As shown in FIGS. 2, 5, 8-9, in one aspect, a seal sleeve 11 is juxtaposed to the septum seal 8. The sleeve in one aspect is substantially fixed and/or generally rigid. In one aspect, the sleeve is a long tubular or cylindrical channel, which extends from the aperture 25 in the seal cover 9 to proximally above the aperture in the septum seal. The sleeve can serve to align or guide instrumentation during insertion and manipulation, e.g., restricting the degree to which instrumentation can be manipulated. The sleeve also decreases the likelihood that instrumentation can catch, tear, or otherwise disrupt the septum seal and/or duckbill valve. Also, the sleeve being fixed can restrict the degree to which an inserted instrument can be manipulated. As such, the degree of pendulous movement utilized to accommodate instrumentation with a wide range of diameters is decreased. However, the size of the seal assembly can be more compact Examples of seal sleeves and shielded septum seals are described in U.S. patent application Ser. No. 11/000,123, filed Nov. 30, 2004, and U.S. Provisional Patent Application No. 60/529,455, filed Dec. 12, 2003, the entire disclosures of which are hereby incorporated by reference as if set in full herein.
  • [0024]
    In one aspect, the seal sleeve 11 is integrated with or otherwise coupled to the seal cover 9 and defines an instrumentation channel from the aperture of the seal cover 9 through the seal sleeve 11. The seal sleeve in one aspect is separate from the seal cover 9 and attached to the seal cover through lateral projections snapping into mating slots on disposed on the seal cover 9. The seal sleeve 11 and the seal cover 9 in one aspect are integrated forming a monolithic structure. The seal sleeve, in one aspect, acts as a shield to protect the elastomeric septum seal and/or zero seal of the seal assembly 5. In one aspect, the seal sleeve comprises of low-density polyethylene (LDPE), high-density polyethylene (HDPE), nylon, polypropylene or any combination thereof. The seal sleeve 11 is generally cylindrical extending from the seal cover 9. Extending from the seal sleeve away from the seal cover are one or more leaflets 12 through which an aperture is disposed or defined. In one aspect, the leaflets extend radially from the seal sleeve 11 towards the center or longitudinal axis of the sleeve or seal assembly. By reducing the number of leaflets provided, the potential for an instrument to bind between or bypass through the leaflets may increase. By increasing the number of leaflets 12, the width of individual leaflets may decrease which can reduce the force utilized to deflect the leaflet 12 when an instrument is inserted/removed from the seal, e.g., potentially reducing binding of the instrument in the seal assembly.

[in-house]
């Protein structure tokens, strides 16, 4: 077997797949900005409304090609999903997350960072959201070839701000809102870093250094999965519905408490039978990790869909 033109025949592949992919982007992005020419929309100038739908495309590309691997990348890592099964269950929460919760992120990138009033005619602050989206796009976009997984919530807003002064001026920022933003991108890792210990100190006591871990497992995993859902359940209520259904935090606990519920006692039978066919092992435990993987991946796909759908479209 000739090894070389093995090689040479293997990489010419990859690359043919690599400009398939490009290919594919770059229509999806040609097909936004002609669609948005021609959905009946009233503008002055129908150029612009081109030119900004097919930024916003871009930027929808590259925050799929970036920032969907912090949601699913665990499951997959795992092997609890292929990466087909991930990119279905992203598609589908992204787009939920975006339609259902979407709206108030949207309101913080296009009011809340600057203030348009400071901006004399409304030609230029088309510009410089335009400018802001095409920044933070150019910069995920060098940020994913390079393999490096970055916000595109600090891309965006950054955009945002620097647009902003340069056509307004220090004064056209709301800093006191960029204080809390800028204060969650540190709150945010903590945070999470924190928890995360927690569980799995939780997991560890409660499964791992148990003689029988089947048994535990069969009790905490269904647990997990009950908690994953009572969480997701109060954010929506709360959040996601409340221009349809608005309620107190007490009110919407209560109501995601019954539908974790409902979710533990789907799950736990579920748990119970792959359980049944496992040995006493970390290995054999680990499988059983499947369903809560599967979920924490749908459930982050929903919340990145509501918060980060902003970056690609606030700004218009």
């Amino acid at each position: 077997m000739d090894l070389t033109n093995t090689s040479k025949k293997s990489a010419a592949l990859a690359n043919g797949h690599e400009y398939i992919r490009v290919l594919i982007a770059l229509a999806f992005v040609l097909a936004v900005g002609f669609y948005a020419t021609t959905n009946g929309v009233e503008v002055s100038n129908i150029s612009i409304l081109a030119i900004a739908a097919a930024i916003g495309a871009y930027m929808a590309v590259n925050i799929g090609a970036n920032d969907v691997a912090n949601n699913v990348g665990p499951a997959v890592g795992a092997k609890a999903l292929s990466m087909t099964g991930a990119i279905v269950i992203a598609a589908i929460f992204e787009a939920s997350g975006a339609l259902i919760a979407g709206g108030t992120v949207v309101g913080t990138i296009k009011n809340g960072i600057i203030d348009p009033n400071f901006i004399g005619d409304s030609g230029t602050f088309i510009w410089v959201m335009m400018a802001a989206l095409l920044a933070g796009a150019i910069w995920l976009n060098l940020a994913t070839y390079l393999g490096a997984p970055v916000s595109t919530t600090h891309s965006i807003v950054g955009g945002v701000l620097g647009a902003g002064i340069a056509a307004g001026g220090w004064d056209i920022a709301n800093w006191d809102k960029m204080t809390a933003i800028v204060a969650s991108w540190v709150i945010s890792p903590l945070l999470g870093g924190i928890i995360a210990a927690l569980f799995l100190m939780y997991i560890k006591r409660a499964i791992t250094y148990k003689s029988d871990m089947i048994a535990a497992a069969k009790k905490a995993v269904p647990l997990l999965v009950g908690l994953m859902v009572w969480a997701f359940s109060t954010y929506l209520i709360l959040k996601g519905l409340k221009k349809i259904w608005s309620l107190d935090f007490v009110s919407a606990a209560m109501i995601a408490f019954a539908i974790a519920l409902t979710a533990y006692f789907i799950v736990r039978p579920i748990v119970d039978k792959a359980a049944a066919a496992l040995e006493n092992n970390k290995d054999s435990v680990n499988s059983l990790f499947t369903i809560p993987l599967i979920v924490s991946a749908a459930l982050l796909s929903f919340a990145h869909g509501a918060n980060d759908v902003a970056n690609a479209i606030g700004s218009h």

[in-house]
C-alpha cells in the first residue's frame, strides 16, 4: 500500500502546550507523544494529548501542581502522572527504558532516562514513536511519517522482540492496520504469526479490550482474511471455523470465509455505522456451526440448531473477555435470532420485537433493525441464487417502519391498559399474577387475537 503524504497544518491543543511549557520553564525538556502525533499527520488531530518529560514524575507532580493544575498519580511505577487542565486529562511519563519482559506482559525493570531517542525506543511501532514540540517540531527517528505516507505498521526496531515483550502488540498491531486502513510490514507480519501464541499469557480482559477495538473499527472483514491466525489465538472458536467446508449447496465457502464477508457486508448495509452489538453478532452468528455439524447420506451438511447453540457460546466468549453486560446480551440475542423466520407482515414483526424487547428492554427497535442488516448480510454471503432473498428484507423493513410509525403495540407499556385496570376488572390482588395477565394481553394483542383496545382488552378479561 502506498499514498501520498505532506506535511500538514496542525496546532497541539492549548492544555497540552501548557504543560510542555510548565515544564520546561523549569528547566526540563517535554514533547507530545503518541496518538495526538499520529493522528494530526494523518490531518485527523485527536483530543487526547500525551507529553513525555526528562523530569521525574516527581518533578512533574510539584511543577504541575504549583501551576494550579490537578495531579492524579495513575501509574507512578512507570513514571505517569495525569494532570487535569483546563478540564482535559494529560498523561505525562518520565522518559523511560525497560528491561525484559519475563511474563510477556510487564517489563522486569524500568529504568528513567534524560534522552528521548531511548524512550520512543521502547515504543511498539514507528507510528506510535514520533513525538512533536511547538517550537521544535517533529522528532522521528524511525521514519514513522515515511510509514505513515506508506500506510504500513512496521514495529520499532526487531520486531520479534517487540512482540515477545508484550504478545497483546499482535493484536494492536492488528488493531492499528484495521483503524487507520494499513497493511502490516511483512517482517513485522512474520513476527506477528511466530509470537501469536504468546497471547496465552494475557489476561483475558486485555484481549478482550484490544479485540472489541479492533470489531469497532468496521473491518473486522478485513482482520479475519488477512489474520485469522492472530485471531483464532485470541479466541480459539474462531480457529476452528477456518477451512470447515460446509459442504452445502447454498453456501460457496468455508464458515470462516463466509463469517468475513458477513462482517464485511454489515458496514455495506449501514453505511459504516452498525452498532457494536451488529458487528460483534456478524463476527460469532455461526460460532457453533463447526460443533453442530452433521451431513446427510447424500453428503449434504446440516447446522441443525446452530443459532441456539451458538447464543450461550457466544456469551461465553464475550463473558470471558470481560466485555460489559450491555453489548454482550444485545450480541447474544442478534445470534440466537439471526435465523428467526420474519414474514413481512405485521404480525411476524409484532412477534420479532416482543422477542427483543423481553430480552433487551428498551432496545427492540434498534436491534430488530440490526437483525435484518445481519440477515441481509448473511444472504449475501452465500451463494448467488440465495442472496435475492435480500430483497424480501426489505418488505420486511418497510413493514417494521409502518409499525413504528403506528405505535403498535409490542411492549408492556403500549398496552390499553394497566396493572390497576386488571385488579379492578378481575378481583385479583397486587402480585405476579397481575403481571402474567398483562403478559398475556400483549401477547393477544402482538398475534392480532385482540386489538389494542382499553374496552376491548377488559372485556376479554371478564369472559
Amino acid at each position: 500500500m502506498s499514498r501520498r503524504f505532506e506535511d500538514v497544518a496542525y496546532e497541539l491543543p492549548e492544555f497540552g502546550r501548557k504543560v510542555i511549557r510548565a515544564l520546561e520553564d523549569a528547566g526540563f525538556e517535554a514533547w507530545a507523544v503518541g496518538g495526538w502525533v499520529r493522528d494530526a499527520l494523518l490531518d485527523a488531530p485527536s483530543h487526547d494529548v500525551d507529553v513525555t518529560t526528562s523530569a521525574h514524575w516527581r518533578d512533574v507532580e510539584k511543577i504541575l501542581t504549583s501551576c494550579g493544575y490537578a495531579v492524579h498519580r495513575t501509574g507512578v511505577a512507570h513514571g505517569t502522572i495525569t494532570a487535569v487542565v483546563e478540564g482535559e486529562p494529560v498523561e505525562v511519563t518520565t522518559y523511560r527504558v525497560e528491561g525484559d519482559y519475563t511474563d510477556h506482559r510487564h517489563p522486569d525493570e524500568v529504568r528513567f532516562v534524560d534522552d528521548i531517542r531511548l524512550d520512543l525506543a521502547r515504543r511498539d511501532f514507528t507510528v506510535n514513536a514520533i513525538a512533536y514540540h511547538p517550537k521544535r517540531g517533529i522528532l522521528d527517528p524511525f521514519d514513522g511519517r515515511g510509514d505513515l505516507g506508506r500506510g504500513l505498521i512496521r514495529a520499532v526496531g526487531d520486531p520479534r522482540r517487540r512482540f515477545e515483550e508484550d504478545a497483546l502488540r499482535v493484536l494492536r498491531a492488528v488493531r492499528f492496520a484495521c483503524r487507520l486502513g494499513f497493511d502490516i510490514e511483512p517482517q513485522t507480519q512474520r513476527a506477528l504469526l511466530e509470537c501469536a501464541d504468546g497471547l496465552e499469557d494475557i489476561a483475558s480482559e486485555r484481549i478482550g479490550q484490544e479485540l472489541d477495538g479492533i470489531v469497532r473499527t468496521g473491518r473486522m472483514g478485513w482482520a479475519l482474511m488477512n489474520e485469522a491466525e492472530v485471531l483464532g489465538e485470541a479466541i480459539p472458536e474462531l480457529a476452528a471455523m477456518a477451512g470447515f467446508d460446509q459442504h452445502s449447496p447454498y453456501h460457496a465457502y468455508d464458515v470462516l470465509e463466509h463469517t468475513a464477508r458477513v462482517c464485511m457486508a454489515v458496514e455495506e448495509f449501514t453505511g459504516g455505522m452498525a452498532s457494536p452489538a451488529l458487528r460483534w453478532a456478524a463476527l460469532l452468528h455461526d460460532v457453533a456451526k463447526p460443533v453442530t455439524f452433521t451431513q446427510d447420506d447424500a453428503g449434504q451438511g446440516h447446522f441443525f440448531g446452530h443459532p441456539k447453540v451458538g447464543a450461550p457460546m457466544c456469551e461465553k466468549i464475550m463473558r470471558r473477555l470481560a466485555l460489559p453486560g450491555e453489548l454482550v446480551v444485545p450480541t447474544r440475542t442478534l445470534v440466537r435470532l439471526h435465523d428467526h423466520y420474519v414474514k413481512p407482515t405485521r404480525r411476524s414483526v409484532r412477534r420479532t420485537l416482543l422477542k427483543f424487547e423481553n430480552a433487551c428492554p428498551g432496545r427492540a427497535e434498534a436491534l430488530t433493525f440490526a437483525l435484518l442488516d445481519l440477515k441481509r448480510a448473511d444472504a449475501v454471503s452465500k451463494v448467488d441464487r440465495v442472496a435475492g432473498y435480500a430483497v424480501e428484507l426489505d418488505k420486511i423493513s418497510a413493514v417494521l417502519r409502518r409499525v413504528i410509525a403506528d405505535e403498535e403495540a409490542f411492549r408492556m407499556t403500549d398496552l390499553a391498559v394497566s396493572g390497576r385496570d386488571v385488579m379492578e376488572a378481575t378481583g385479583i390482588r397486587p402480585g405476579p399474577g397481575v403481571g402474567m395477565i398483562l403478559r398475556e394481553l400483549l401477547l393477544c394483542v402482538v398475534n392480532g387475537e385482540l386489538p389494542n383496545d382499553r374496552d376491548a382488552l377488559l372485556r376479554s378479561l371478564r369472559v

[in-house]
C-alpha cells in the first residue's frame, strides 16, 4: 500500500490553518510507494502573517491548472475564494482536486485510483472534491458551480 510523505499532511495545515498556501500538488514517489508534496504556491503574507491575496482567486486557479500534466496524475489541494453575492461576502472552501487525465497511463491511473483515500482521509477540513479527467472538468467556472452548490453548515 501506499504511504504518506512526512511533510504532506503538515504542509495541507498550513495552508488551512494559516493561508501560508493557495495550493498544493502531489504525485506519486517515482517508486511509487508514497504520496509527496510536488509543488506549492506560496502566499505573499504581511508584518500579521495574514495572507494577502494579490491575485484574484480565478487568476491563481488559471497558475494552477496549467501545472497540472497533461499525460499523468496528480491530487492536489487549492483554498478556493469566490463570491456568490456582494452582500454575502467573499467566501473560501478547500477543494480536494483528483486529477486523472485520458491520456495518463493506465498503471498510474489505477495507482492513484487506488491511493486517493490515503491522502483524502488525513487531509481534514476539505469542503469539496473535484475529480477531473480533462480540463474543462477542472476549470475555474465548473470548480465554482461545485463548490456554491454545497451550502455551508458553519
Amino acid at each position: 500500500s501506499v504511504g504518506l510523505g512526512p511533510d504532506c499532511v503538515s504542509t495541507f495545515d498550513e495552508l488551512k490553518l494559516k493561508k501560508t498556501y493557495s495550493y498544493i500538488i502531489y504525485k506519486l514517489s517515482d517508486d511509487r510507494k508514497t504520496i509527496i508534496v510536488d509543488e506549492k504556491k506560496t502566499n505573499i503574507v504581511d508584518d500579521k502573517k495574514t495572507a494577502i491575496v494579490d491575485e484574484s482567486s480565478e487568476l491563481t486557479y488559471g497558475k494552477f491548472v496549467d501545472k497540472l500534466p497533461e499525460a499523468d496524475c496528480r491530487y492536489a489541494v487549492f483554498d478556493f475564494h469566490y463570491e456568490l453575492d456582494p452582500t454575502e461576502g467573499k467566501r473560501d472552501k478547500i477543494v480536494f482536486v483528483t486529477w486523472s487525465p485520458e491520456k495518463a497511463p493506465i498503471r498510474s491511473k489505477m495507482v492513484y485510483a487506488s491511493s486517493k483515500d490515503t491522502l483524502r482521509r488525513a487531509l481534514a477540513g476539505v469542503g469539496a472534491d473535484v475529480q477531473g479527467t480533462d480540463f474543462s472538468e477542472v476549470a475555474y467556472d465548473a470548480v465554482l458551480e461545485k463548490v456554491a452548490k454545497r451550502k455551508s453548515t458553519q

• [0025]
    As the length of the leaflet 12 is increased the force required to deflect the leaflet during instrument removal is decreased. However, lengthening the leaflet may increase the axial height of the seal, which may reduce the “working length” of the surgical instruments being used. As the cross-sectional area is increased, the leaflet 12 may become rigid or stiffer and may be harder to deflect, but may also increase the durability of the leaflet and the protection that the leaflets can provide to the septum seal and/or zero seal.
  • [0026]
    The seal assembly 5 in one aspect can be detached or removed from the cannula 6 and attached or re-attached to the cannula for example before, during or after a surgical procedure. During surgery, for example, small tissue specimens may be extracted from a body cavity through the trocar cannula to enable pathological analysis of the tissue specimen. Avoiding or minimizing withdrawal of delicate tissue specimens through a seal assembly enhances maintenance of the integrity of the tissue specimen. As such, the seal assembly 5, which is removable from a cannula to enable extraction of tissue specimens from a body cavity while maintaining the integrity of the tissue specimen is provided. The seal assembly 5 also re-attaches to the cannula 6 after its initial removal during a surgical procedure. The seal assembly being removable from a cannula enables rapid de-insufflation of an insufflated body cavity. For example, towards the end of a laparoscopic surgical procedure, one of the steps involves the release of the insufflation gas such as carbon dioxide from the peritoneal cavity of the patient. This can be done by opening one or more stopcock valves provided with the seal assembly and/or cannula. The flow rate through the stopcock valves, however, can be slow with regard to evacuation of the carbon dioxide from the peritoneal cavity and therefore the time expended to evacuate the insufflation gas can be excessive or more than desired.
  • [0027]